The Yin and Yang of Crosby and Malkin by @ChicksDigHockey - PensInitiative | Pittsburgh Penguins Blog | Rumors | News

The Latest

Post Top Ad

Tuesday, February 24, 2015

The Yin and Yang of Crosby and Malkin by @ChicksDigHockey



Sometimes I’m guilty of over thinking things. We all do it, really. Each of us comes at a problem from our own unique perspective. We ‘see’ with eyes that are influenced by past experience, opinion and conjecture. We seek out solutions that satisfy our own inner narrative.

I was watching the Pens beat the Blues and had the thought, “What if Crosby and Malkin hadn’t ended up on the same team?” Did each of their careers benefit by being intertwined or was something sacrificed? Was it their destiny to spend their most productive years together or some cruel twist of fate that set in motion a struggle for individual time in the sun?

In Chinese philosophy, Yin and Yang describes how apparently opposite or contrary forces are actually complementary in the natural world. The properties of the Yin are passive, recessive, dark and soft while the properties of the Yang are active, creative, bright and hard. These dualities have long been associated with feminine and masculine energies when, in reality, they are interconnected and interdependent and give rise to each other.

Yin and yang can be thought of as complementary (rather than opposing) forces that interact to form a dynamic system in which the whole is greater than the assembled parts. Everything has both Yin and Yang aspects, (for instance shadow cannot exist without light). The Yin Yang symbol itself  shows a balance between two opposites with a little bit of the opposing force in each.

Just like water seeks it’s own level, so does Yang find balance in it’s own Yin.

A supreme example of Yin and Yang in hockey was Rob Brown and Mario Lemieux. It was Robbie Brown who was arguably Le Magnifique’s best line mate.  Brown scored 24 goals as a rookie in 1987-88 and then exploded for 115 points the next year as the full time yin of Lemieux. Brownie understood absolutely everything 66 wanted to do. Only player ever who was truly like that. It a classic example of a yang finding it’s yin.

Don’t think of the Yin as submissive, in many ways they are as dominate as the Yang. They know what the Yang needs and go to great lengths to satisfy that.

When we refer to Crosby and Malkin as the two-headed monster, are we really seeing them for what they are or what we wish they would be? We wish they would be these two complimentary super forces who each possess intelligence, passing skill and unparalleled scoring ability. We imagine a perfect balance (a Yin Yang, if you will) of all that is good about each of them.

What we actually get is a whole lot of Yang and hardly any Yin.

Crosby is a Yang who casts a big shadow. So bright is his light that, even from the bench or the distance of injury, it shines on the ice. Crosby doesn't need Malkin in order to be great any more than Malkin needs Crosby in order to achieve elite status.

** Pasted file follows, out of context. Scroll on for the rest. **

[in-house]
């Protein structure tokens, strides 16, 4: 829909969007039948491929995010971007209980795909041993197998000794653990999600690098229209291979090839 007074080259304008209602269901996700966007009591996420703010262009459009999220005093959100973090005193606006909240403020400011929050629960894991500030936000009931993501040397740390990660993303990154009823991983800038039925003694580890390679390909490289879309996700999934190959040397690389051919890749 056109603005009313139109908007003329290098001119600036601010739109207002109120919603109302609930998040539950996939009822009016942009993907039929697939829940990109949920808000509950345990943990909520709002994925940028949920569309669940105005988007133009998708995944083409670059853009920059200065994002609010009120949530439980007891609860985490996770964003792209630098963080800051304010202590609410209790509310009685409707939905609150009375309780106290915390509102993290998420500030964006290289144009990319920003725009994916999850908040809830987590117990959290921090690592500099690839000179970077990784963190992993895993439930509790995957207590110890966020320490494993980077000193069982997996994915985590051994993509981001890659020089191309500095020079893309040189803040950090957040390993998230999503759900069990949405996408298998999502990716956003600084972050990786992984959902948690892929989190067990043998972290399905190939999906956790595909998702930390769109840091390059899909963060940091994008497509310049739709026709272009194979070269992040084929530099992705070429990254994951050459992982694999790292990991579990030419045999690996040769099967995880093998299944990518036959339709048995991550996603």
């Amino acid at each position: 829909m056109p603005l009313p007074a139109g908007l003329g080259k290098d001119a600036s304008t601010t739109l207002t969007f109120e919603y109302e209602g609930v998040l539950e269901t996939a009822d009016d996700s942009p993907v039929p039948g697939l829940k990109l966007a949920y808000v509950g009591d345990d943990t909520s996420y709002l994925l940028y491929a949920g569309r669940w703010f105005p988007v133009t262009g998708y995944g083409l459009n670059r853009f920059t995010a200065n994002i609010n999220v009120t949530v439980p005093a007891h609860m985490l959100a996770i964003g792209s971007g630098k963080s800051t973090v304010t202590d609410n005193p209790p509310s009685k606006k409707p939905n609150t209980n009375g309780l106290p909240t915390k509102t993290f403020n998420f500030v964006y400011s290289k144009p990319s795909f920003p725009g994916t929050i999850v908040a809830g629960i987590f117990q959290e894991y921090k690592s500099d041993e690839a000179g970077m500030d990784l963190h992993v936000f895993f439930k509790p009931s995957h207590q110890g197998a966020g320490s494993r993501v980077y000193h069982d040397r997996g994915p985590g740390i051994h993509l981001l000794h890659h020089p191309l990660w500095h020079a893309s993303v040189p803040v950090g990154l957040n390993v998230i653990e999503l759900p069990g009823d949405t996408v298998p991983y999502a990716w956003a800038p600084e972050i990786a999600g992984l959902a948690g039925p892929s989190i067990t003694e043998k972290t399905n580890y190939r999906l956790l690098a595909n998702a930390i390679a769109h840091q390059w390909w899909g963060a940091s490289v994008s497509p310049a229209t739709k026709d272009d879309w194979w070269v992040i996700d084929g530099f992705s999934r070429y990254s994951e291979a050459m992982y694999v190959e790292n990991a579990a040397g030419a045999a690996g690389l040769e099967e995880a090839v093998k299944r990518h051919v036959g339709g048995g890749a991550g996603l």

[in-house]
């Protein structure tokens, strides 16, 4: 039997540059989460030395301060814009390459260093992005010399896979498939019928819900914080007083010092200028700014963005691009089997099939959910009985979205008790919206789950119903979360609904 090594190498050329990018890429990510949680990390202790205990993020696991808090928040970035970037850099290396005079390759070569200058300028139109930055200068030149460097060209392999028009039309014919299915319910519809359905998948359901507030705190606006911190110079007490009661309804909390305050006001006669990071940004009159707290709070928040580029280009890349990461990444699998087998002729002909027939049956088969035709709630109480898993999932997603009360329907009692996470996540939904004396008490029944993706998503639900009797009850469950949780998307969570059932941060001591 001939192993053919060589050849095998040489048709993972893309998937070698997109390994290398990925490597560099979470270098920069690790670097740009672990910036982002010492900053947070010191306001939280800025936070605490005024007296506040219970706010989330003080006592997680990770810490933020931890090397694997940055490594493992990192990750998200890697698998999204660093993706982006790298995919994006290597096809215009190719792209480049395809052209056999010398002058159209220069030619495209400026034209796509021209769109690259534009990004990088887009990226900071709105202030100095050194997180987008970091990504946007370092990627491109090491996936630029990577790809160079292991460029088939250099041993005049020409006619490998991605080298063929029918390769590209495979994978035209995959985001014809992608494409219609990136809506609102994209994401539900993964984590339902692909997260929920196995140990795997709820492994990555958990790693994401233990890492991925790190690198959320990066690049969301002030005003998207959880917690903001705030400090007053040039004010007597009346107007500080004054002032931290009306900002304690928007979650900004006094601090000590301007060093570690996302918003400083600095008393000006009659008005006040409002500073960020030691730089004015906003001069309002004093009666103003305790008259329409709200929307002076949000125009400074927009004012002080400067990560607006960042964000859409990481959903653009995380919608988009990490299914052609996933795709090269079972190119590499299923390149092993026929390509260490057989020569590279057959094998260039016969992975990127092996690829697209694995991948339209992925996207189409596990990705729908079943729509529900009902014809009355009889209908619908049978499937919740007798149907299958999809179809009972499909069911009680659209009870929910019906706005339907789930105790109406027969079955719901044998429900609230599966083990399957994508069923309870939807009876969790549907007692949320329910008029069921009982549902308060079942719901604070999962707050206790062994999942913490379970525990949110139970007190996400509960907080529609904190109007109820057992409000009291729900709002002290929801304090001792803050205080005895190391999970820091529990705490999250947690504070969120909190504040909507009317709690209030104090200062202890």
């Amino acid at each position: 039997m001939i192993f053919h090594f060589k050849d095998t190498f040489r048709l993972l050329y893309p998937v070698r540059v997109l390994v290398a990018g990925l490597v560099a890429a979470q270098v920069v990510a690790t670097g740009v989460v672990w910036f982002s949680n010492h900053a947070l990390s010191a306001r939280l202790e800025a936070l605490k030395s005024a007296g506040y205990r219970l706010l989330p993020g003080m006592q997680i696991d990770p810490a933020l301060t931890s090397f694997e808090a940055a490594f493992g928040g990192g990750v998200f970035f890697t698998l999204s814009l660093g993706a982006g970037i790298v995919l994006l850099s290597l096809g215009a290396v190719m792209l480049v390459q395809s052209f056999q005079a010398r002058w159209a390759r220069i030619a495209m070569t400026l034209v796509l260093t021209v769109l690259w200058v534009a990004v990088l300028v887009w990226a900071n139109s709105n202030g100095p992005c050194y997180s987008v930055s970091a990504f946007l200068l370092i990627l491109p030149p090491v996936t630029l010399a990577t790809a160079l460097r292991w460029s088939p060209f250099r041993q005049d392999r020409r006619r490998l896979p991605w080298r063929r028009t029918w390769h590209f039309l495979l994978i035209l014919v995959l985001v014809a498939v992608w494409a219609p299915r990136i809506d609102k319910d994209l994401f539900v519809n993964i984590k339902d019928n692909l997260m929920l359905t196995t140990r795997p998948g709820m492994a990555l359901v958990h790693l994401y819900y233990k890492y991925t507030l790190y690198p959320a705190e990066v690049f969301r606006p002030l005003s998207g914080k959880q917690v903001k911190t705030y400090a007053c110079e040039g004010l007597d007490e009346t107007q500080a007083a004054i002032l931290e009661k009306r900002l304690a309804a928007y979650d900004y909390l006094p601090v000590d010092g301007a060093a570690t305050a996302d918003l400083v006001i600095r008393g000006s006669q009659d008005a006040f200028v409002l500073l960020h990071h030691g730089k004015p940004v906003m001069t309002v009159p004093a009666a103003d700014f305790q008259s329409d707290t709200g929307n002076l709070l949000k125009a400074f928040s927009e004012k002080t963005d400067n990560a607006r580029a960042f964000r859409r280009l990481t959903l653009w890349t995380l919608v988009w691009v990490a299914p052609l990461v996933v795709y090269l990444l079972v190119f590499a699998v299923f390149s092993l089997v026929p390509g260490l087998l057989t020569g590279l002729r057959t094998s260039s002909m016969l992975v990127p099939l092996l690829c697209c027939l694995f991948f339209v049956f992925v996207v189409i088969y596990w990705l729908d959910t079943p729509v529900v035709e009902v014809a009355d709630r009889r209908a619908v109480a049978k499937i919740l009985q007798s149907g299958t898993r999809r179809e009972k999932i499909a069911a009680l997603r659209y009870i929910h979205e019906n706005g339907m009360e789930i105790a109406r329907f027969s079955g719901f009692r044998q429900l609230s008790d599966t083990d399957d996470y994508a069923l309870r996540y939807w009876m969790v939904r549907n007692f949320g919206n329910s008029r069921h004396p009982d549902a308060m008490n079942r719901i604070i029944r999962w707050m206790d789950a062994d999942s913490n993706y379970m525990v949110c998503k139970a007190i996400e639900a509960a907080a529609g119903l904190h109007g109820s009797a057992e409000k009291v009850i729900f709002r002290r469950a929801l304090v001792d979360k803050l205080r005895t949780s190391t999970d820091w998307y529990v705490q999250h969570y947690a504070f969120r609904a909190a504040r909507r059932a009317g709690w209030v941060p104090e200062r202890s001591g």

When Crosby was out for extended periods, Malkin elevated his game. No longer was he incidentally shadowed by the brilliant Yang of Sidney Crosby, he was free to fully assume his own role of a Yang who’s bright light cast shadows from which emerged the Yin.
Look at Geno from 2011-12 season. Sidney Crosby played just 22 games after his comeback from a concussion. Malkin took home the Hart, Ross and Lindsay awards that season. He had a career-high 50 goals and 59 assists while carrying the Penguins during the extended absence of Crosby. Malkin was the NHL's only 100-point scorer that season and the first scoring champion in a decade to win a second title despite being almost every opponent's top defensive target whenever they faced the Penguins.
Would Malkin have risen to higher more sustained levels of greatness if he wasn't relegated to being the best second line center? We'll never know.
Crosby, on the other hand, has won the trophy trifecta twice. The first time during Malkin's Calder- winning rookie season and the second just this past season.
Separate, Crosby and Malkin are undeniable superstars. Together, it sometimes feels like one Yang trying to yield to another. There are times when it works and times when it's awkward and a waste of energy.

All of this analysis leads me to some conclusions regarding the Pens recent line mix ups and changes.

I say, leave Kunitz with Malkin.  In fact, I like the line of Kunitz, Malkin  and Comeau. Let Malkin’s large presence create places for Kunitz to do the dirty work and allow for Comeau to be in the right place at the right time.

Just like each half of the classic Yin Yang contains a small amount of it’s opposite, so does the line of Perron Crosby and Hornqvist. 39 and 72, while being the yin of that line, each bring a very capable yang element that compliments the style of Crosby.

Epilogue: Since I explored my Yin and Yang theory, the Pens played back to back games and won both. Malkin, in true Yang fashion, spoke Friday after the team’s practice about the team’s slump. He said. “When you lose a couple games and aren’t playing right everyone gets nervous, coaches, players, the organization. We know we can come back. I believe this team has good guys and good players. We need to support each other, relax and we’ll be back.”

He proceeded to do just that and posted 2 goals and 4 points in the back to back wins. Against the Panthers, he scored what would be the GWG when he stole a turnover in the neutral zone, skated hard to the net and launched a hard backhand shot through the pads of Al Montoya. In the third he roofed a sick one.

Crosby played his game and skated hard. He left the weekend with 3 points. Malkin emerged as a more dominate Yang. Crosby, while showing Yang tendencies let his inner Yin shine. It was literally a win win for the Pens.
 

 

No comments:

Post a Comment

Post Top Ad